Example: It is commonly accepted that socioeconomic status (SES) plays a role in language development. As a general rule, children of lower-SES families have less-developed vocabularies and lower language proficiency scores than do children who are raised in more advantageous situations. Yet new research suggests that SES is not the most important factor in a child’s language development—rather, it is whether parents actively talk to their toddler or not. Raising children with better language processing efficiency and stronger vocabularies has almost nothing to do with SES, then; parents simply need to talk directly to their toddlers.

Which of the following, if true, casts the most doubt on the effectiveness of the conclusion drawn above?

1. Toddlers who watched more dialogue-heavy television did not demonstrate any gains in language development.
2. Toddlers from lower-SES families often spend up to 500% more time in daycare centers than with their parents.
3. Toddlers with bilingual parents tend to speak much later than their monolingual peers.
4. Parents from higher-SES backgrounds tend to have fewer children.
5. Toddlers from lower-SES families tend to own fewer books than do their higher-SES peers.

This question asks us to weaken the argument: “Raising children with better language processing efficiency and stronger vocabularies has almost nothing to do with SES, then; parents simply need to talk directly to their toddlers.” This argument is drawn from research stating that parents actively talking to their children is a more important factor in language development than SES is. However, we don’t know if these two factors are in any way related. Answer A addresses an issue that might arise in our heads while reading the question, of whether TV might be a substitute for talking directly with children. This issue is not raised in the passage, though. Answer C might confuse us into thinking that bilingual parents would speak to their children more than monolingual parents, in which case it would cast doubt on the statement; but we know of no difference between the amount bilingual parents speak to their children. Answer D provides a weakening argument, but only if we assume that having fewer children means that their parents have more time to devote to speaking to each one. Because this isn’t given, we must reject D. And Answer E increases the scope and introduces a line of argument related to reading, which is tangential to the statement. We choose Answer B because it shows that SES is strongly correlated with the amount of time parents spend with their children, during which they would have the opportunity to speak to their children, and thus weakening the argument that SES has almost nothing to do with language development.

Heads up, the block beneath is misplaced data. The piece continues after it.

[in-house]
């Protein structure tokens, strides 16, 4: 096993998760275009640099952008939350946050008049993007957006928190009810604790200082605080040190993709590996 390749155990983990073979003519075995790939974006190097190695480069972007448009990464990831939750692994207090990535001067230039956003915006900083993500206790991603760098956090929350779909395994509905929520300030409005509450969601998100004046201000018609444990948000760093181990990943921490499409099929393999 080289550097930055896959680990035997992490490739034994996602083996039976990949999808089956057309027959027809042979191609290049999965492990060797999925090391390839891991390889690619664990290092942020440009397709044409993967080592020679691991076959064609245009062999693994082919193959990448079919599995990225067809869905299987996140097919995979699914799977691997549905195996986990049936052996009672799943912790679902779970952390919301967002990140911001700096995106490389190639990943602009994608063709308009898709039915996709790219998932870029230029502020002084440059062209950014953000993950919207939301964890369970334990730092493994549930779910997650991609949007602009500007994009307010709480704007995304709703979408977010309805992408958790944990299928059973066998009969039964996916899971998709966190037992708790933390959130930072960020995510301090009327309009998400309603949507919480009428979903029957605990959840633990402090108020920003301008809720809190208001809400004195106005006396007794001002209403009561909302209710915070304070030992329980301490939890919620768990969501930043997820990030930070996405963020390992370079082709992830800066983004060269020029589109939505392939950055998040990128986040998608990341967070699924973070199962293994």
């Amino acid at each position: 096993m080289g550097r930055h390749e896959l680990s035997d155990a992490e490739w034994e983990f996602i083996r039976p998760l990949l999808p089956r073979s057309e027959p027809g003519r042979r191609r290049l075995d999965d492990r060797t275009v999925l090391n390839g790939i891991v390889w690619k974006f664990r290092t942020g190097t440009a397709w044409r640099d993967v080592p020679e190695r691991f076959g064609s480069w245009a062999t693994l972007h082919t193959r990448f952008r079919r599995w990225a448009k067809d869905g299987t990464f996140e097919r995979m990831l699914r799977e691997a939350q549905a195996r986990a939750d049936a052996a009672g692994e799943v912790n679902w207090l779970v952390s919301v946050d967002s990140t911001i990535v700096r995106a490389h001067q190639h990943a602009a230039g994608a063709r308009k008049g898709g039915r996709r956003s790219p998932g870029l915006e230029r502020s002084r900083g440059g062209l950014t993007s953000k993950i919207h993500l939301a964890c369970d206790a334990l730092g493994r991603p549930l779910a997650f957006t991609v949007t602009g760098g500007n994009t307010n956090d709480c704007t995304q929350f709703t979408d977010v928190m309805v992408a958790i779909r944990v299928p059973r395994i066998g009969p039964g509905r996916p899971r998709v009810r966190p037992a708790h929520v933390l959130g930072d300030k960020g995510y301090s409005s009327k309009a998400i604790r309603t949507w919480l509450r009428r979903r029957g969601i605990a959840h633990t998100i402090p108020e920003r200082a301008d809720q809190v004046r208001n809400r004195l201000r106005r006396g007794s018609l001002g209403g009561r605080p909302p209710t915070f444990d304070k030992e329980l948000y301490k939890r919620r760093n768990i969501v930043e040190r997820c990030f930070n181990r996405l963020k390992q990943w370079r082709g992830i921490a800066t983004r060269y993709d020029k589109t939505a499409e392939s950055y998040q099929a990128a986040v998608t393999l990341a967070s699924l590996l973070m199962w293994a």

Example: Nazi occupying powers in Eastern Europe practiced a policy of collective punishment, destroying entire villages for acts of sabotage even though all their inhabitants did not participate in them.

A. all their inhabitants did not participate in them

B. not all their inhabitants participated in them

C. all their inhabitants may not have participated in them

D. not all their inhabitants would have participated in them

E. all their inhabitants were not participating in them

Negation; verbs—tense.

To structure a sentence like this, ask yourself which thing should take the negation. It’s rather awkward and confusing to introduce a group of “all” people and then try to explain that some people do something and some do not by negating the verb (“did not participate”). In this case, it’s better to negate the subject of the phrase “not all their inhabitants” and leave the verb alone.

A. This is confusing. Did none of the inhabitants participate or some of them?

B. Correct.

C. This repeats the same mistake as the original, but use of the present perfect tense is incorrect.

D. This puts the negation in the correct place, but use of the conditional is incorrect.

E. This repeats the mistake of the original and there is no need to use the past continuous tense.